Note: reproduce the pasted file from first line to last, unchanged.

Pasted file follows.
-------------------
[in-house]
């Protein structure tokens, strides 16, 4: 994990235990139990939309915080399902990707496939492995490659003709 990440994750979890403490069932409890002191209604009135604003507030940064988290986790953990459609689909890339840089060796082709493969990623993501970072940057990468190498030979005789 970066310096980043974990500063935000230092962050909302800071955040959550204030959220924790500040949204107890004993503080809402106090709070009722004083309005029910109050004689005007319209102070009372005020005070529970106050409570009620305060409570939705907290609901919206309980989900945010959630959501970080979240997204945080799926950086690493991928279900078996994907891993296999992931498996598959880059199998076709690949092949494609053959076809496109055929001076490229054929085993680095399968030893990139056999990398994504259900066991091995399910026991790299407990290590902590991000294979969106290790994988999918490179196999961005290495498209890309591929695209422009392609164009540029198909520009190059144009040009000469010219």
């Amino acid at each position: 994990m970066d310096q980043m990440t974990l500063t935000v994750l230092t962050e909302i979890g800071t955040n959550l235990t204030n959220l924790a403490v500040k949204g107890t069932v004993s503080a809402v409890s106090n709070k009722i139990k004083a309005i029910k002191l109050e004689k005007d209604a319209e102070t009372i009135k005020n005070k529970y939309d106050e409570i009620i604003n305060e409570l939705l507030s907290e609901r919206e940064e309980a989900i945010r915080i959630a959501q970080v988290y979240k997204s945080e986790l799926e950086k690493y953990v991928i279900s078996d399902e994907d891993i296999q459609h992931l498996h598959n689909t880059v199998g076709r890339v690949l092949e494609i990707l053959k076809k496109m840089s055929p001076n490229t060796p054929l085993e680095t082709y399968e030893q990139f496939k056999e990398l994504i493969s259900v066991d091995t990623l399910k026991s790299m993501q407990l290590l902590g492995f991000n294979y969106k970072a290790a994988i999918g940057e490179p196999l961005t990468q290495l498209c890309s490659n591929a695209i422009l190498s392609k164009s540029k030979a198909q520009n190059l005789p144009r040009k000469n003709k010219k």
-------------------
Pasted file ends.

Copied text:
[in-house]
């Protein structure tokens, strides 16, 4: 994990235990139990939309915080399902990707496939492995490659003709 990440994750979890403490069932409890002191209604009135604003507030940064988290986790953990459609689909890339840089060796082709493969990623993501970072940057990468190498030979005789 970066310096980043974990500063935000230092962050909302800071955040959550204030959220924790500040949204107890004993503080809402106090709070009722004083309005029910109050004689005007319209102070009372005020005070529970106050409570009620305060409570939705907290609901919206309980989900945010959630959501970080979240997204945080799926950086690493991928279900078996994907891993296999992931498996598959880059199998076709690949092949494609053959076809496109055929001076490229054929085993680095399968030893990139056999990398994504259900066991091995399910026991790299407990290590902590991000294979969106290790994988999918490179196999961005290495498209890309591929695209422009392609164009540029198909520009190059144009040009000469010219």
């Amino acid at each position: 994990m970066d310096q980043m990440t974990l500063t935000v994750l230092t962050e909302i979890g800071t955040n959550l235990t204030n959220l924790a403490v500040k949204g107890t069932v004993s503080a809402v409890s106090n709070k009722i139990k004083a309005i029910k002191l109050e004689k005007d209604a319209e102070t009372i009135k005020n005070k529970y939309d106050e409570i009620i604003n305060e409570l939705l507030s907290e609901r919206e940064e309980a989900i945010r915080i959630a959501q970080v988290y979240k997204s945080e986790l799926e950086k690493y953990v991928i279900s078996d399902e994907d891993i296999q459609h992931l498996h598959n689909t880059v199998g076709r890339v690949l092949e494609i990707l053959k076809k496109m840089s055929p001076n490229t060796p054929l085993e680095t082709y399968e030893q990139f496939k056999e990398l994504i493969s259900v066991d091995t990623l399910k026991s790299m993501q407990l290590l902590g492995f991000n294979y969106k970072a290790a994988i999918g940057e490179p196999l961005t990468q290495l498209c890309s490659n591929a695209i422009l190498s392609k164009s540029k030979a198909q520009n190059l005789p144009r040009k000469n003709k010219k």